• Spirituality and Counselling Experiential and theoretical perspectives

Spirituality and Counselling Experiential and theoretical perspectives

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ISBN 978 1 898059 74 5 (2006)
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This book arises from a rich and lively international conference on ‘The Spiritual Dimension in Therapy and Experiential Exploration’, which was held at the University of East Anglia. The varied chapters—including contributions from the keynote speakers: Brian Thorne, Rev Daishin Morgan and Richard Holloway—explore the conference theme in depth from many perspectives: experiential, philosophical, theological, psychological and personal.



Section 1: Keynote Addresses
1. The process of transformation within Buddhism – Rev Daishin Morgan
2. Looking in the distance: Spirituality in God’s Absence – Richard Holloway
3. The gift and cost of being fully present – Brian Thorne

Section 2: Philosophy
1. William James and Ludwig Wittenstein : A philosophical approach to spirituality – Hans Julius Schneider
2. Towards a phenomenology of the divine – C J Sharp
3. Towards a Rogerian theory of mysticism - Ivan Ellingham
4. Open-centred ecosophy - Or how to do environmentally interesting things with Dr Rogers' therapeutic conditions - Clive Perraton Mountford

Section 3: Presence and the Core Conditions
1. The power of presence – Veronika Prüller-Jagenteufel
2. A person-centred therapist’s quest for presence – Dora Iseli Schudel
3. ‘Naked saying’—Languages, selves and ‘no-self’ in therapy – Sarah Luczaj
4. The fabric of acceptance - Matis Nimetz
5. Person-centred psychotherapy as a spiritual discipline: A critical examination – Martin van Kalmthout

Section 4: Personal Reflections and Workshops
Imagine that this page is pink - Tess Sturrock
1. Cathedrals: Places of discovery – Mary Green and Stephen Platten
2. Longing in practice: Prayer and therapy – Mary Hill and Suzanne Keys
3. Honouring spirituality in therapy - William West and Chris Jenkins
4. PRH: Towards a deeper experience of who I am - Robina Scott

Section 5: Christian Perspectives
1. Self-giving and self-actualizing: Christianity and the person-centred approach - Jeff Leonardi
2. Seeing eyes, royal priests and living temples: A biblical perspective on the role of the counsellor – Stephen Hitchcock
3. In the beginning there is community: Implications and challenges of the belief in a triune God and a person-centred approach – Peter F Schmid
4. To be what you really are in reformed theology – Jan van Blarikom

Section 6: Humanism
1. Whose heaven? The spiritual dimension in humanist counselling – Suzette van IJssel
2. An exploration of the relationship between humanism and Christianity in the practice of counselling – Jack Earl

A hearty welcome to a long-overdue acknowledgement of spirituality’s crucial role in human growth, healing, transformation and wholeness. Ecumenical in tone, Spirituality and Counselling includes insights from philosophy, religion, counselling, and creative arts. The authors invite us to journey through new definitions and unorthodox experiences of spirituality that challenge postmodern facilitators of human development. In their effort to articulate the ineffable knowings of transformation and spirituality, they demonstrate amazing openness, depth, and creativity. It is a must-read for counsellors and others exploring the shifting sands of truth and meaning. Peggy Natiello Person-centred counsellor, educator and author, Sedona, Arizona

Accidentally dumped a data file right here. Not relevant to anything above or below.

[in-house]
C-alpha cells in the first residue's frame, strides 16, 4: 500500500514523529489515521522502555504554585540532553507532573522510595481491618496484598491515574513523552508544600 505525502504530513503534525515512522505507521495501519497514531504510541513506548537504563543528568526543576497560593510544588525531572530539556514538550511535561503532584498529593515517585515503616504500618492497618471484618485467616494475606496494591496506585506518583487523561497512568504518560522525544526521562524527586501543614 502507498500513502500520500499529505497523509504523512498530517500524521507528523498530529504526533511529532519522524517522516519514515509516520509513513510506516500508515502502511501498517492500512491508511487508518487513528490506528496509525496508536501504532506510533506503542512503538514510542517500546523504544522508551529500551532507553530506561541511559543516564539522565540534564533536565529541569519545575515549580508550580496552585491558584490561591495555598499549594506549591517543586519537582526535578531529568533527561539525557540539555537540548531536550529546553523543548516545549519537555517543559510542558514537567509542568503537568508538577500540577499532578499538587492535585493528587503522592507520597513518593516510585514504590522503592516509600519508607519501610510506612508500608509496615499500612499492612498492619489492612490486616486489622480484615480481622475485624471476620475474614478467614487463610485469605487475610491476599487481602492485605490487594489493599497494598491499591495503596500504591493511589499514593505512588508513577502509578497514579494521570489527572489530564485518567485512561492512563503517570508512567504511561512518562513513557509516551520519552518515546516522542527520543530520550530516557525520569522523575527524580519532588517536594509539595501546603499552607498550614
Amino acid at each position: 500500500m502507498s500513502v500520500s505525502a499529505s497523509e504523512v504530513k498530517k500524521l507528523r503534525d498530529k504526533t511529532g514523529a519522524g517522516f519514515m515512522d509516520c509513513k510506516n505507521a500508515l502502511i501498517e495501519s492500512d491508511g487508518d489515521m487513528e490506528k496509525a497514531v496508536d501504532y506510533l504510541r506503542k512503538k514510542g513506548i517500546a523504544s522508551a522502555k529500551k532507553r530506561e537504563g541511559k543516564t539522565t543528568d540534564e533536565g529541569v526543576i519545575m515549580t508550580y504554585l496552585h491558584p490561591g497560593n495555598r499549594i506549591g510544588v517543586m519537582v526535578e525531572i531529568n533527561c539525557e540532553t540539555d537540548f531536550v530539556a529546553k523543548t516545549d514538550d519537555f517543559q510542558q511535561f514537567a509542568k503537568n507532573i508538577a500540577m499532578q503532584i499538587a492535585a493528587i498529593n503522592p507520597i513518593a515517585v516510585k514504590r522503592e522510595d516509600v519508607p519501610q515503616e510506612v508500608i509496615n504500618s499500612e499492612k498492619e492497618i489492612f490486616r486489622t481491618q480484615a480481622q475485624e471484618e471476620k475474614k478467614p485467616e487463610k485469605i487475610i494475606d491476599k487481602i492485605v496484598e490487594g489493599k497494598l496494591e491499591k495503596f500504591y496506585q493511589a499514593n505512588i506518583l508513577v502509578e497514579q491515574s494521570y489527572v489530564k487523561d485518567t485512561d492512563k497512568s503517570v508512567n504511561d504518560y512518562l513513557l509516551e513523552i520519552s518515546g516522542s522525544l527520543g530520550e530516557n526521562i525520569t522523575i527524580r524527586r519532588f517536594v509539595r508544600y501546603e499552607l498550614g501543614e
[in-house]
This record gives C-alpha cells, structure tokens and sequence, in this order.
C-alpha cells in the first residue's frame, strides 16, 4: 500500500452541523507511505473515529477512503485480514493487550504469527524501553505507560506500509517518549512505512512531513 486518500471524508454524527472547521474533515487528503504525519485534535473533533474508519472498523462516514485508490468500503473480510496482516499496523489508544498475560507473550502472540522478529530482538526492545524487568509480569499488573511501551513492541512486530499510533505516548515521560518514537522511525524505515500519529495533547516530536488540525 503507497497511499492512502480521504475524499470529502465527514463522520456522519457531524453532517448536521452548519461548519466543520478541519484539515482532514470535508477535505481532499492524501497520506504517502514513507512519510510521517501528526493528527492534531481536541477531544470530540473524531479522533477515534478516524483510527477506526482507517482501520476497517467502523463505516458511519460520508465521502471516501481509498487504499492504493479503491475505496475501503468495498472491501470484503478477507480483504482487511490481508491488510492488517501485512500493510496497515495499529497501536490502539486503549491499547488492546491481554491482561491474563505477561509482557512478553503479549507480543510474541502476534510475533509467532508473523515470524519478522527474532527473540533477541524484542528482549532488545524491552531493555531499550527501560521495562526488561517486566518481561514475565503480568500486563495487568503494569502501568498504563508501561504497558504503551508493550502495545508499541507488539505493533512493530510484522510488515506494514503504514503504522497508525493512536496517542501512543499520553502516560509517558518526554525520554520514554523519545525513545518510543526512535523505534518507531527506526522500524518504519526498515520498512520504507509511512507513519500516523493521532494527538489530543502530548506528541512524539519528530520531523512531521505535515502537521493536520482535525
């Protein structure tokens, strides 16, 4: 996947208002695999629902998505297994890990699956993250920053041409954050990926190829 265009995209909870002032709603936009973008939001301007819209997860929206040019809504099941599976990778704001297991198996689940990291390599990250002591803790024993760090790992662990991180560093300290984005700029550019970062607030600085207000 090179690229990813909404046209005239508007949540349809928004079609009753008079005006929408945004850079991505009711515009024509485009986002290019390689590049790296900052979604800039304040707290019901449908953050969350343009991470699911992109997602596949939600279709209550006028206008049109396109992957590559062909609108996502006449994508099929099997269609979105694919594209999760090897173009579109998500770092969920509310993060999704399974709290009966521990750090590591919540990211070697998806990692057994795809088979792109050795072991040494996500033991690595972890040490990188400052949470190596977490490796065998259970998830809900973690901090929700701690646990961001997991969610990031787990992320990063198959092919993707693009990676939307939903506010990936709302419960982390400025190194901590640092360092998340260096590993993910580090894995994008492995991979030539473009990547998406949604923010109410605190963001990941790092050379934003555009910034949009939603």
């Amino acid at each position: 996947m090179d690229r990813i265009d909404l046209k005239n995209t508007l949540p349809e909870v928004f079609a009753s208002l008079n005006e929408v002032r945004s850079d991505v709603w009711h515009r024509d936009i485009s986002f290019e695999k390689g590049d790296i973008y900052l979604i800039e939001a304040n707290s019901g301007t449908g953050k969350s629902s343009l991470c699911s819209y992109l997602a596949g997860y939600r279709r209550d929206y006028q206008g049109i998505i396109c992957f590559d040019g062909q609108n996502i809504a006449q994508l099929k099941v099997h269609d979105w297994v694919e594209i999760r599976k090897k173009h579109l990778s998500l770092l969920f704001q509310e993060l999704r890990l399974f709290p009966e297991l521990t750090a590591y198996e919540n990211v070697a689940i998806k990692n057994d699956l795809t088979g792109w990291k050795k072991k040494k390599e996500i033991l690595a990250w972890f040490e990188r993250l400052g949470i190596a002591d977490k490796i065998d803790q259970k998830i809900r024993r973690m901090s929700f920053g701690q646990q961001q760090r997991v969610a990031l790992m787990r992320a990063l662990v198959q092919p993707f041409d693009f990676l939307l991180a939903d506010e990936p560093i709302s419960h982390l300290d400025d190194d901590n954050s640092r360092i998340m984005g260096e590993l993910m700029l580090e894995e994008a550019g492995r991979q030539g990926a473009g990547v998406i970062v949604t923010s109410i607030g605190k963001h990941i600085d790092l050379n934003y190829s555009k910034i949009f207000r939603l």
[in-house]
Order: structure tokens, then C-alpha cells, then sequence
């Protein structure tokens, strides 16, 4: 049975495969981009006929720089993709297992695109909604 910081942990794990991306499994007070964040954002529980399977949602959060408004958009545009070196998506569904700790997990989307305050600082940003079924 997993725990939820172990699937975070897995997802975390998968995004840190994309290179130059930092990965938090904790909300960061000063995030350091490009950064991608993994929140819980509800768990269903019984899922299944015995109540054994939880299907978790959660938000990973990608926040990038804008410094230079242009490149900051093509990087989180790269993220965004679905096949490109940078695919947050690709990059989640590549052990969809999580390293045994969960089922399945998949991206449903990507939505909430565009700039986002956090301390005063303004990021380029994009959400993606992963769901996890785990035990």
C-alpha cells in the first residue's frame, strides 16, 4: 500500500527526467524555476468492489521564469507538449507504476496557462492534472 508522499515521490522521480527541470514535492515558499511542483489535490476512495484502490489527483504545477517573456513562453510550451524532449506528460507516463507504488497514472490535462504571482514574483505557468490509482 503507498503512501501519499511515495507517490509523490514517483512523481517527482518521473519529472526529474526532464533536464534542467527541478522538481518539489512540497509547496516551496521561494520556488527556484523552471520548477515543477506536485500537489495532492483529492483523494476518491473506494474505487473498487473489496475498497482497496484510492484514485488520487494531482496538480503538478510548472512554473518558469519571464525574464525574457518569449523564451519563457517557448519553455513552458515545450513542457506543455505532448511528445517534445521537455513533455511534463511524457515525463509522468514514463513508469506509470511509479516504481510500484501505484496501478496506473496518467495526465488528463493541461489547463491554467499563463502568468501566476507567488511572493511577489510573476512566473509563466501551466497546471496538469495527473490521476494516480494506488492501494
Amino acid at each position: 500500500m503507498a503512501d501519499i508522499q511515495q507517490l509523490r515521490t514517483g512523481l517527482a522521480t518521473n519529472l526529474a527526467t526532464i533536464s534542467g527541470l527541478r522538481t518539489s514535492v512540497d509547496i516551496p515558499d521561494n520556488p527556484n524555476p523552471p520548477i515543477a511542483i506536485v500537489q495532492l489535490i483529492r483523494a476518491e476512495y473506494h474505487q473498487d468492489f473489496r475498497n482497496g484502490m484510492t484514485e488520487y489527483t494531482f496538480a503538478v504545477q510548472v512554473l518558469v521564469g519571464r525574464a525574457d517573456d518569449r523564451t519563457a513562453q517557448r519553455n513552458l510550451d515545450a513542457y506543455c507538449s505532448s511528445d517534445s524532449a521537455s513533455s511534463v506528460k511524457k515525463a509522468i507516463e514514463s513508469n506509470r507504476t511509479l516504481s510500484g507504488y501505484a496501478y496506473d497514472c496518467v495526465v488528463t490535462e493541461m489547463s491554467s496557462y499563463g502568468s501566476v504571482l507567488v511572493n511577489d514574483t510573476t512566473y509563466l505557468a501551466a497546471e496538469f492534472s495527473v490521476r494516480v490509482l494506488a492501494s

Campbell Purton

Campbell Purton is Senior Lecturer in the Centre for Counselling Studies at the University of East Anglia, where he directs the Postgraduate Diploma/MA in Focusing and Experiential Psychotherapy. He is also a counsellor at the University Counselling Service. He has been a lecturer in philosophy, a therapist in private practice, and a director of the UEA Postgraduate Diploma in Counselling. He has published many articles in the areas of counselling, philosophy and Buddhist studies, and is the author of Person-Centred Counselling: The Focusing-Oriented Approach (Palgrave, 2004) and The Focusing-Oriented Counselling Primer (PCCS Books, 2007).

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Campbell Purton

Judy Moore

Judy Moore trained as a person-centred counsellor in the mid 1980s and taught on the postgraduate diploma in person-centred counselling at the University of East Anglia, Norwich, for many years.  She became Director of the University Counselling Service in 1998 and also became Director of the Centre for Counselling Studies, where she was involved in the development of counselling and focusing training and research until her retirement from UEA in 2013.  She continues to write as well as supervise postgraduate students and is a Certifying Coordinator of the Focusing Institute.

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Judy Moore